“Yeah.” This had been three days back, a flicker of sun gleaming off a bare head. It was a drifter in the distance, kneeling by a stream and collecting water to boil. But the man had taken too long to do his business. Every time Hancock had turned away, he’d felt those damn eyes in the back of his head again, the same creepy sensations he’d been feeling for a while.

Nate nodded, voice but a whisper. “Think he’s from that raider band?”

“I think he woulda tried jumping us long before now if he was, but… you never know.”

The last few days had been a continued tour of Minutemen duty while they kept an eye out for good scrounging for the Brotherhood. Traveling by word-of-mouth directions, they’d passed through three settlements. It was a relaxed turn, mostly exterminating pests and rebuilding generators and gardens, but one pitstop had offered a more dangerous problem. A family traveling to their new home—and the caravan accompanying them—was rumored to have been torn apart by thieves… the sorts of beasts that used charred human bones to decorate both their jewelry and camps.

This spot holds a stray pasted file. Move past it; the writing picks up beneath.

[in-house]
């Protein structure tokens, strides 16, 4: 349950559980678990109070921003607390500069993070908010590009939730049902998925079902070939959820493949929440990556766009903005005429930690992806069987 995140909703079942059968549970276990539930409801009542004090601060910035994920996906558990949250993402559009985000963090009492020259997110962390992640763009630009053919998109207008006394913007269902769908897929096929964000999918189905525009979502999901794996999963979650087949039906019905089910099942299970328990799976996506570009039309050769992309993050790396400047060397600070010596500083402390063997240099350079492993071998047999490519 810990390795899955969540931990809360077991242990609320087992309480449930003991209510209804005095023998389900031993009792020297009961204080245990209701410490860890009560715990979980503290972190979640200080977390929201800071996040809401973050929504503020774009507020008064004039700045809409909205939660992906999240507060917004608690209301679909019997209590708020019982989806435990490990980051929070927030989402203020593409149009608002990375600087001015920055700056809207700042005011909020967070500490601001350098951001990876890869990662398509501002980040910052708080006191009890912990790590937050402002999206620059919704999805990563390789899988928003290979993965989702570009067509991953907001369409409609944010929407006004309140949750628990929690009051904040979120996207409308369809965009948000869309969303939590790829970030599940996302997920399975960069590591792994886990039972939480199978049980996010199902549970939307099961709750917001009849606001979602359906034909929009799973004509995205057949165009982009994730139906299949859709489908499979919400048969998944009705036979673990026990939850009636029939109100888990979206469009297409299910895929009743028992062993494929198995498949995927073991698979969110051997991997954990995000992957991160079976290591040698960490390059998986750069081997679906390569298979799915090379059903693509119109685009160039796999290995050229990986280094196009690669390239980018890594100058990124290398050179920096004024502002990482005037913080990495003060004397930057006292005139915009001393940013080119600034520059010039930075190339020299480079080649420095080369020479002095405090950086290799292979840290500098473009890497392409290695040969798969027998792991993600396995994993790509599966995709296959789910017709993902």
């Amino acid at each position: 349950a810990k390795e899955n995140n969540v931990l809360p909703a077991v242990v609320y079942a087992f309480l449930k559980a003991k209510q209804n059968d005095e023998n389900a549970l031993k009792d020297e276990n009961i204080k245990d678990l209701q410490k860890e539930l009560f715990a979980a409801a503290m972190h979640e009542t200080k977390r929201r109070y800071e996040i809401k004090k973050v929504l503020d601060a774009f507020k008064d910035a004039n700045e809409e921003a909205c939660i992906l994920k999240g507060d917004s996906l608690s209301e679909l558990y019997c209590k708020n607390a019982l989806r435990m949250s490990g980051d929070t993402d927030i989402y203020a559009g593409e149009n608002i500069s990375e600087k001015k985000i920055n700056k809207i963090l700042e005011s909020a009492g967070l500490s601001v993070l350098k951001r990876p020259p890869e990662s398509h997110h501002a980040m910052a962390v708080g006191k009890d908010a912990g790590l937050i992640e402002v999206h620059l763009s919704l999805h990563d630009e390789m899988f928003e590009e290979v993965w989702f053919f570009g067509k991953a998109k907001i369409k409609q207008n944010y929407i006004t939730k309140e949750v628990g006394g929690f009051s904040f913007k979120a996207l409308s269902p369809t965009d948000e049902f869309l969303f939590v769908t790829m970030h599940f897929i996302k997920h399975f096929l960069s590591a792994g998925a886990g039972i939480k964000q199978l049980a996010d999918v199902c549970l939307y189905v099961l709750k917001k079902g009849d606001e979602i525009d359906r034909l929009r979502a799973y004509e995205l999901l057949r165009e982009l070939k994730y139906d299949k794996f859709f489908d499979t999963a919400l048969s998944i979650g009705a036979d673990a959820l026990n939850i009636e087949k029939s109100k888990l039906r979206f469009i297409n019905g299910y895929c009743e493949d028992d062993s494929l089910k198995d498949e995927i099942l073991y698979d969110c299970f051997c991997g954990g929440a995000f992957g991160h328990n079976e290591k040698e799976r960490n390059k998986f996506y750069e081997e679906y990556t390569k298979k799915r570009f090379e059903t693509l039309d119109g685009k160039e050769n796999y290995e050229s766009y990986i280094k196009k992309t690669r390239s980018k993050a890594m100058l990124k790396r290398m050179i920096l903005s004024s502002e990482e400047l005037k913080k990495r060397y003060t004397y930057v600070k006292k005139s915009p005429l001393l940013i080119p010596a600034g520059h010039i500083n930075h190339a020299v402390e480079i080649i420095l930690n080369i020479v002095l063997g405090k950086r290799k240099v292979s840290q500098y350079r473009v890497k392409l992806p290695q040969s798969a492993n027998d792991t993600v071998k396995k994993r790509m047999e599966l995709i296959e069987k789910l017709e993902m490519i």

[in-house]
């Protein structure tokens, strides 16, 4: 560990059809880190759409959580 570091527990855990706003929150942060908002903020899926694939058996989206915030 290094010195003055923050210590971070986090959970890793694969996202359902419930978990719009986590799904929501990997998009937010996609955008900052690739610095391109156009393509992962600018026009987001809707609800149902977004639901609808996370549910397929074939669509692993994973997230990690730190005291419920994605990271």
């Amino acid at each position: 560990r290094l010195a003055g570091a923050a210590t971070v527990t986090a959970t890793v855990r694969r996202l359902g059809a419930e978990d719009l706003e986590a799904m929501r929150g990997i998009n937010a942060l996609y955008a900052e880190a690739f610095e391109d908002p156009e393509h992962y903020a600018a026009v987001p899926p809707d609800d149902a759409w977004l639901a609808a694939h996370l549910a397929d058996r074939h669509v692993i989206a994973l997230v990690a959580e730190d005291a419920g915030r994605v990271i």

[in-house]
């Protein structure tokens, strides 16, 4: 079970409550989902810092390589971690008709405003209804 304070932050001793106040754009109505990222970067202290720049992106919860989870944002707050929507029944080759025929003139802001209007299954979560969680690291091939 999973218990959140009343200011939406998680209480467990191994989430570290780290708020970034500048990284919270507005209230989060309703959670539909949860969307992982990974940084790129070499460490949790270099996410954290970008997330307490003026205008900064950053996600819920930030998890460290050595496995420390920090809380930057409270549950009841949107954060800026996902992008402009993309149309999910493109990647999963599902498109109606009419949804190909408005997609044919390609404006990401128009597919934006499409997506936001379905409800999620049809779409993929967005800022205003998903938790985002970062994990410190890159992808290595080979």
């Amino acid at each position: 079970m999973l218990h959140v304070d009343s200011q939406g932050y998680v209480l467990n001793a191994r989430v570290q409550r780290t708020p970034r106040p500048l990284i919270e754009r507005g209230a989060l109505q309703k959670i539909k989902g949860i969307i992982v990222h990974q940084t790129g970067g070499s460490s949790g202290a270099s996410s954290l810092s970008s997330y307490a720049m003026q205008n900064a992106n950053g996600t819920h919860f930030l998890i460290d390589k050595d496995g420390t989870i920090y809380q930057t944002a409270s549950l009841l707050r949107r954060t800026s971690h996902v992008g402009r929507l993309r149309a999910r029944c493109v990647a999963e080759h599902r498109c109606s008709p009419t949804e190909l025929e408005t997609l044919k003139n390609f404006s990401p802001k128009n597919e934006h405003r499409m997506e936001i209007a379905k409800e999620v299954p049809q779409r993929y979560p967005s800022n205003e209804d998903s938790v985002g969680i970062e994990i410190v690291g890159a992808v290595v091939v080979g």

The raiders were easy to find. A bunch of chemmed-up fools howling and firing flamethrowers at the moon weren’t so easy to hide.

No survivors left that reckoning. None deserved to. The medicine and scrap those monsters left behind… it was poor consolation for the pain they’d caused.

Hancock patted his pistol in his new coat, making sure it was nice and secure in its hiding spot. If this was some raider straggler on their tails, they’d send the bastard to meet his buddies soon enough.